I hope Sir that, being made more fully acquainted with the facts on which the advice of Council was grounded, and exercising your own good sense in cool and candid deliberation on these facts, and the consequences deducible from them, according to the usage and Sentiments of civilized Nations, you will see the transaction in a very different light from that in which it appeared at the time of writing your Letter, and ascribe the advice of the Council, not to want of attention to the sacred Nature of public Conventions, of which I hope we shall never, in any circumstances, lose sight, but to a desire of stopping the effusion of the unoffending blood of women and Children, and the unjustifiable severities exercised on our captive officers and soldiers in general, by proper severities on our part.

I have the honor to be with much personal respect Sir Your most obedt & mo: hble Servant.

Dft (Vi). Tr (WHi), in hand of Lyman C. Draper. The Dft, which is probably a corrected fair copy of a missing first draft in TJ’s hand, is in an unidentified hand and is unsigned; it contains, however, numerous alterations interlined by TJ, and the more important of these are given in the textual notes below. The original is worn, and portions of the text at the foot of each page are missing; these have been supplied, in square brackets, from Tr, evidently made before mutilation of Dft.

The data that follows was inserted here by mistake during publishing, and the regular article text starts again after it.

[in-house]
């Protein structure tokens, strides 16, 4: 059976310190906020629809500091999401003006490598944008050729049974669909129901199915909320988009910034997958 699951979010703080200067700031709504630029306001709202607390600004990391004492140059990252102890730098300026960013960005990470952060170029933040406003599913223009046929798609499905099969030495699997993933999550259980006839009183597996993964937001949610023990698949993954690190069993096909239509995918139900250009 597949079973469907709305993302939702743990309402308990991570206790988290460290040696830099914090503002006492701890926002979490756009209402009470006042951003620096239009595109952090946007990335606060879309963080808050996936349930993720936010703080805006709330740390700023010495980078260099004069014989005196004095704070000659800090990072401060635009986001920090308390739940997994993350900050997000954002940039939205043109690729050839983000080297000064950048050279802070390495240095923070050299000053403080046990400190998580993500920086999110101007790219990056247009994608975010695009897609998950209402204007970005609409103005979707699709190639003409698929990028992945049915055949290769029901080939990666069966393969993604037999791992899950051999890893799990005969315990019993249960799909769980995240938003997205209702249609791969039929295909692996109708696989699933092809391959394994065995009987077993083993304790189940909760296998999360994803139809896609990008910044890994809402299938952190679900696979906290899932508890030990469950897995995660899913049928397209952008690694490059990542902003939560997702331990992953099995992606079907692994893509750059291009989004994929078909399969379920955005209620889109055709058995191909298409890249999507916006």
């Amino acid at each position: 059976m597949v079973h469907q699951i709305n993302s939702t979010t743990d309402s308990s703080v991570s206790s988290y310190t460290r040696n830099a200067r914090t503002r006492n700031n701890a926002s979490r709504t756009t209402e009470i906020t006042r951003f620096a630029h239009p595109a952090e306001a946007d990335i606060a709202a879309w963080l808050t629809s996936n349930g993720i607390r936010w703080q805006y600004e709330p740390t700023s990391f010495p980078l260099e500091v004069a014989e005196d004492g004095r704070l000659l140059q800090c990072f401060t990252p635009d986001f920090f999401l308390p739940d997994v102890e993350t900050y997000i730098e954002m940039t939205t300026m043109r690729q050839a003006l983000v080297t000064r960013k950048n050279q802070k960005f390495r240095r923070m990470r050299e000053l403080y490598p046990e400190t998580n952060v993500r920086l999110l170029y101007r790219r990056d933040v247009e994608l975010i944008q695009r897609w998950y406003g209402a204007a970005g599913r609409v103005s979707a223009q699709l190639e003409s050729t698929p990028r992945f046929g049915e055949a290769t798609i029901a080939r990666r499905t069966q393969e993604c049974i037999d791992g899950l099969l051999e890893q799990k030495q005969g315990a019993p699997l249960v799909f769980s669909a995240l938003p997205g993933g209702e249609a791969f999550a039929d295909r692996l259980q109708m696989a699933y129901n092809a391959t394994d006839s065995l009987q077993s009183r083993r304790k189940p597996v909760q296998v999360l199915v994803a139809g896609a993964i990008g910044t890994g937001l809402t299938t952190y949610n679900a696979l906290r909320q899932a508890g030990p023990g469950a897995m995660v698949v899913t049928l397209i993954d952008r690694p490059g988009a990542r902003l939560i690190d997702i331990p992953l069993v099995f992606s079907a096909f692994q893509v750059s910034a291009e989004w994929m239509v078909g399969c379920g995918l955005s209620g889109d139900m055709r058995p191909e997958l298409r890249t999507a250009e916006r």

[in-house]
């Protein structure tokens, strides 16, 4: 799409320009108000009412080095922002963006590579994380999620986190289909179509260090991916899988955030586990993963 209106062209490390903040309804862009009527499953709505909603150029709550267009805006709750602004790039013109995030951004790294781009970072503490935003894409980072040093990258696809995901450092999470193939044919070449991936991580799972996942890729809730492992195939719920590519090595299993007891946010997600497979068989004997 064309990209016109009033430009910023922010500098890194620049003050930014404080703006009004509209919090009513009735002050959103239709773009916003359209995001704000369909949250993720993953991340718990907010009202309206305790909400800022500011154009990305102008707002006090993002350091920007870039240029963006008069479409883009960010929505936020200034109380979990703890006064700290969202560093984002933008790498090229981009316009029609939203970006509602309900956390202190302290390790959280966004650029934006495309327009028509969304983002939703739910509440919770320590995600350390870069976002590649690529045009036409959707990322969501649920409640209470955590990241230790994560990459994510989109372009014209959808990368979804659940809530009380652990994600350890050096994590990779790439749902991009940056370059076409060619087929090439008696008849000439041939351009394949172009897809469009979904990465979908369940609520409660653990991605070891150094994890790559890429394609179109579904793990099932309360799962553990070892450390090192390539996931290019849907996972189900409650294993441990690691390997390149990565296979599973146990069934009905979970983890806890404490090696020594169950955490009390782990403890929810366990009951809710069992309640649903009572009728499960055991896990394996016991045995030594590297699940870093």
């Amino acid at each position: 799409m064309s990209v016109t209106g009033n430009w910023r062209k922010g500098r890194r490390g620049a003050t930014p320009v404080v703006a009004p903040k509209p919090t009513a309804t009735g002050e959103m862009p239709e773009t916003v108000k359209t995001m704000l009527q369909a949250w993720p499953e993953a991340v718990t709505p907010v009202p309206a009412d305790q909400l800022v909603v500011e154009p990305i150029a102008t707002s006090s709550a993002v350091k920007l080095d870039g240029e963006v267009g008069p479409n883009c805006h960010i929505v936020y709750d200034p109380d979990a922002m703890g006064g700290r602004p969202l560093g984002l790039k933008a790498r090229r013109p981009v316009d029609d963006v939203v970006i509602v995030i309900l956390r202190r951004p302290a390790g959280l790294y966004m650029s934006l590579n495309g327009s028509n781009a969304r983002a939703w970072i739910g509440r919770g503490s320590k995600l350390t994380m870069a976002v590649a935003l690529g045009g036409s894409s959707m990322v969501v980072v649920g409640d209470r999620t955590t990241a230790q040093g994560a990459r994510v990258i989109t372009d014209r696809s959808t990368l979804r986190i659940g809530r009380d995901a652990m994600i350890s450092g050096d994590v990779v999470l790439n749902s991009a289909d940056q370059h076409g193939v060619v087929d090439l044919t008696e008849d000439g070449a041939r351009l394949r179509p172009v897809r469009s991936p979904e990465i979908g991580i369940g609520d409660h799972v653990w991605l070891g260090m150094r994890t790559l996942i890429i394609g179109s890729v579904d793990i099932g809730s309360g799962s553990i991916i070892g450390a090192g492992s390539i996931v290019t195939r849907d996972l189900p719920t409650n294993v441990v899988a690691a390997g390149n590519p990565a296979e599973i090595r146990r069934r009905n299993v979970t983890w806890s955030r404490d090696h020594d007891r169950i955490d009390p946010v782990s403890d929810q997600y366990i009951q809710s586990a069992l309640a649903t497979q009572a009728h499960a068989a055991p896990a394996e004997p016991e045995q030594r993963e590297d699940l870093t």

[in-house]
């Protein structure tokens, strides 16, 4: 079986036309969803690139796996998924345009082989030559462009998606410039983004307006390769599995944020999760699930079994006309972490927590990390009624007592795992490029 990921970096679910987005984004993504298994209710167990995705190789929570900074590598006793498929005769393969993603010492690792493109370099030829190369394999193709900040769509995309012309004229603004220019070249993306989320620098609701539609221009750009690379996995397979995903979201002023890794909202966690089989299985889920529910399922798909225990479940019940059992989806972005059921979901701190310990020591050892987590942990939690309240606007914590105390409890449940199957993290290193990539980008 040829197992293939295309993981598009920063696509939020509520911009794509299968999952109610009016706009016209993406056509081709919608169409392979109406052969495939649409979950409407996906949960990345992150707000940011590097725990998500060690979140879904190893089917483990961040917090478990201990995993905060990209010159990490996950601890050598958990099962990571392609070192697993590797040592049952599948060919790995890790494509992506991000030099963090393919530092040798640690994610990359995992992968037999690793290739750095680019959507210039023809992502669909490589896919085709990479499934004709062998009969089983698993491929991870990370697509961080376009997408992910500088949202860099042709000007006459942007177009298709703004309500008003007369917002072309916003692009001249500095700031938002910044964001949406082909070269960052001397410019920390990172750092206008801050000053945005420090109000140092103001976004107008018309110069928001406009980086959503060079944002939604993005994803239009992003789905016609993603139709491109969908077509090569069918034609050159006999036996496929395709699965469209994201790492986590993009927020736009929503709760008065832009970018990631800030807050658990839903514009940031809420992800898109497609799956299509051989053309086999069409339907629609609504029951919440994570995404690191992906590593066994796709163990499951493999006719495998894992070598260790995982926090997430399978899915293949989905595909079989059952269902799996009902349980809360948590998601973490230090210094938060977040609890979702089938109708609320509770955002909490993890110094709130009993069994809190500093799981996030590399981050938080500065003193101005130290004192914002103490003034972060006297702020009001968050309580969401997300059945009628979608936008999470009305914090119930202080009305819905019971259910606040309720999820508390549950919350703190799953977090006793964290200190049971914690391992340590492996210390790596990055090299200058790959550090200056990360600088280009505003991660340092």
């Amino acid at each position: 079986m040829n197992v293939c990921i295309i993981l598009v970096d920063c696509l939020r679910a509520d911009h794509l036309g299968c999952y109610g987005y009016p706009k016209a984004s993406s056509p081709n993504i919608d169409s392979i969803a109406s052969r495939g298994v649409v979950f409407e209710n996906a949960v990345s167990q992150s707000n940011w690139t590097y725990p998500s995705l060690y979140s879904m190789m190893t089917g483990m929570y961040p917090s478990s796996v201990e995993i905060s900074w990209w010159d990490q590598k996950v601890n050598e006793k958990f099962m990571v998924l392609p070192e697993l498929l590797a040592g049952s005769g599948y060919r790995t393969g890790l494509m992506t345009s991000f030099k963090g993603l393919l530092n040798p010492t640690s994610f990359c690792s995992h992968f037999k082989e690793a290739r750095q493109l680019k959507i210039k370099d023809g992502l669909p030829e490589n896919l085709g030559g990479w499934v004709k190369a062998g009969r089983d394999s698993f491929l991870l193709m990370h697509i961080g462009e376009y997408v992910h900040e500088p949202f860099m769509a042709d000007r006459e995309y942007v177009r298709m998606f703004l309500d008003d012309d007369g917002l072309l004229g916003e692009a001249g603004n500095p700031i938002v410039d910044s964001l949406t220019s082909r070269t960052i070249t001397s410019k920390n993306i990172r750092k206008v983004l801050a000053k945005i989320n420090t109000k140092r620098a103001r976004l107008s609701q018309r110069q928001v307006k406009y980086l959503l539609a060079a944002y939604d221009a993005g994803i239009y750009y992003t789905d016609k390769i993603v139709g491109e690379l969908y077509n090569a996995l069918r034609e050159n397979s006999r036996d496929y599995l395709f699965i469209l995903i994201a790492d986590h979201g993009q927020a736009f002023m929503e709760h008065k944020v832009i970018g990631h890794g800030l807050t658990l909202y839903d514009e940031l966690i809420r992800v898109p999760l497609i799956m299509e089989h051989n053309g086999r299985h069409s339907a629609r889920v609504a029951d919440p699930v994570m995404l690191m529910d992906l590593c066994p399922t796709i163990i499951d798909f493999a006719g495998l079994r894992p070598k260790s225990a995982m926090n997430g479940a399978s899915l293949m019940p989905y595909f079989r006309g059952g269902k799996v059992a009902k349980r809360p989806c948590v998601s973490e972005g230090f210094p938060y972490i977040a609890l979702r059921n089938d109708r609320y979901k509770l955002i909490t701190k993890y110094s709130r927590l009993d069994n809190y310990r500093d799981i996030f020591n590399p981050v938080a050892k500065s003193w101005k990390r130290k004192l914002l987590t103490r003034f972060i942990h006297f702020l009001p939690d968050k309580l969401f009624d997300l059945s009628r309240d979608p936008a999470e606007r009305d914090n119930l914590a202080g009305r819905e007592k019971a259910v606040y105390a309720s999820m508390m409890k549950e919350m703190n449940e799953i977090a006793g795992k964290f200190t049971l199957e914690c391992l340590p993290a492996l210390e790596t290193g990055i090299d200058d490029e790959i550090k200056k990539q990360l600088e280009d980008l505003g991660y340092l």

Though this letter has been frequently printed, the addressee has hitherto not been correctly identified: in CVSP description begins Calendar of Virginia State Papers … Preserved in the Capitol at Richmond description ends and in Official Letters description begins Official Letters of the Governors of the State of Virginia, ed. H. R. McIlwaine description ends , the addressee is given as “the Governor of Detroit”; in Ford, description begins Paul Leicester Ford, ed., The Writings of Thomas Jefferson, “Letterpress Edition”, N.Y., 1892–1899 description ends in the Clark Papers, 1771–1781, and in l & b, as “Sir Guy Carleton, Governor of Canada.” The letter is manifestly a reply to Phillips’ letter of 5 July, q.v. On the Hamilton case generally, see TJ to Bland, 8 June 1779, and references there. The capitulation of Hamilton, 24 Feb. 1779, is printed in Clark Papers, 1771–1781, p. 168.

1The preceding sentence is substituted in TJ’s hand for the following, deleted: “Can the Spirit of any Nation bear to carry on war on such unequal terms? And is not retaliation mercy in such a Case?”

2The words “intimating … terms” are an interlined addition in TJ’s hand.